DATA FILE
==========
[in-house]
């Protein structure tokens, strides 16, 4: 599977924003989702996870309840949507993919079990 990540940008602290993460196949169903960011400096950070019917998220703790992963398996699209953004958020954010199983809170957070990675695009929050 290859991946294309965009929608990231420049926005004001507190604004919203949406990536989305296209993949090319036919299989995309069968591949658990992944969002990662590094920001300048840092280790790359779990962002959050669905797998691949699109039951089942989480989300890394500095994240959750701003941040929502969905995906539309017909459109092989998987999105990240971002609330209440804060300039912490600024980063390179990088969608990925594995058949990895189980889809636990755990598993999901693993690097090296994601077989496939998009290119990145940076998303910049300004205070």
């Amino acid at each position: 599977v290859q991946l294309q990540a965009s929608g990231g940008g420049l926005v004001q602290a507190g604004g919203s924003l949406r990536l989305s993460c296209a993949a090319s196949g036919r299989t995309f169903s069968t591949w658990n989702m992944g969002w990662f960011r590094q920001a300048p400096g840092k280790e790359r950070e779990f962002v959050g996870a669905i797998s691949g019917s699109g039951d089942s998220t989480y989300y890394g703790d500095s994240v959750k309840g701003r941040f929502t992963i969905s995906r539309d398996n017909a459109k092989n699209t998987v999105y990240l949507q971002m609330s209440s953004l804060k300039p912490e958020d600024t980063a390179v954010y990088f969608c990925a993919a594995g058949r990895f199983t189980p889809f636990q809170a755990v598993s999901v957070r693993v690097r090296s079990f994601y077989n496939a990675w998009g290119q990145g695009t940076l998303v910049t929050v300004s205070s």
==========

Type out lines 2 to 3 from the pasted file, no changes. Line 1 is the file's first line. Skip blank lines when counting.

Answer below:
């Protein structure tokens, strides 16, 4: 599977924003989702996870309840949507993919079990 990540940008602290993460196949169903960011400096950070019917998220703790992963398996699209953004958020954010199983809170957070990675695009929050 290859991946294309965009929608990231420049926005004001507190604004919203949406990536989305296209993949090319036919299989995309069968591949658990992944969002990662590094920001300048840092280790790359779990962002959050669905797998691949699109039951089942989480989300890394500095994240959750701003941040929502969905995906539309017909459109092989998987999105990240971002609330209440804060300039912490600024980063390179990088969608990925594995058949990895189980889809636990755990598993999901693993690097090296994601077989496939998009290119990145940076998303910049300004205070």
């Amino acid at each position: 599977v290859q991946l294309q990540a965009s929608g990231g940008g420049l926005v004001q602290a507190g604004g919203s924003l949406r990536l989305s993460c296209a993949a090319s196949g036919r299989t995309f169903s069968t591949w658990n989702m992944g969002w990662f960011r590094q920001a300048p400096g840092k280790e790359r950070e779990f962002v959050g996870a669905i797998s691949g019917s699109g039951d089942s998220t989480y989300y890394g703790d500095s994240v959750k309840g701003r941040f929502t992963i969905s995906r539309d398996n017909a459109k092989n699209t998987v999105y990240l949507q971002m609330s209440s953004l804060k300039p912490e958020d600024t980063a390179v954010y990088f969608c990925a993919a594995g058949r990895f199983t189980p889809f636990q809170a755990v598993s999901v957070r693993v690097r090296s079990f994601y077989n496939a990675w998009g290119q990145g695009t940076l998303v910049t929050v300004s205070s």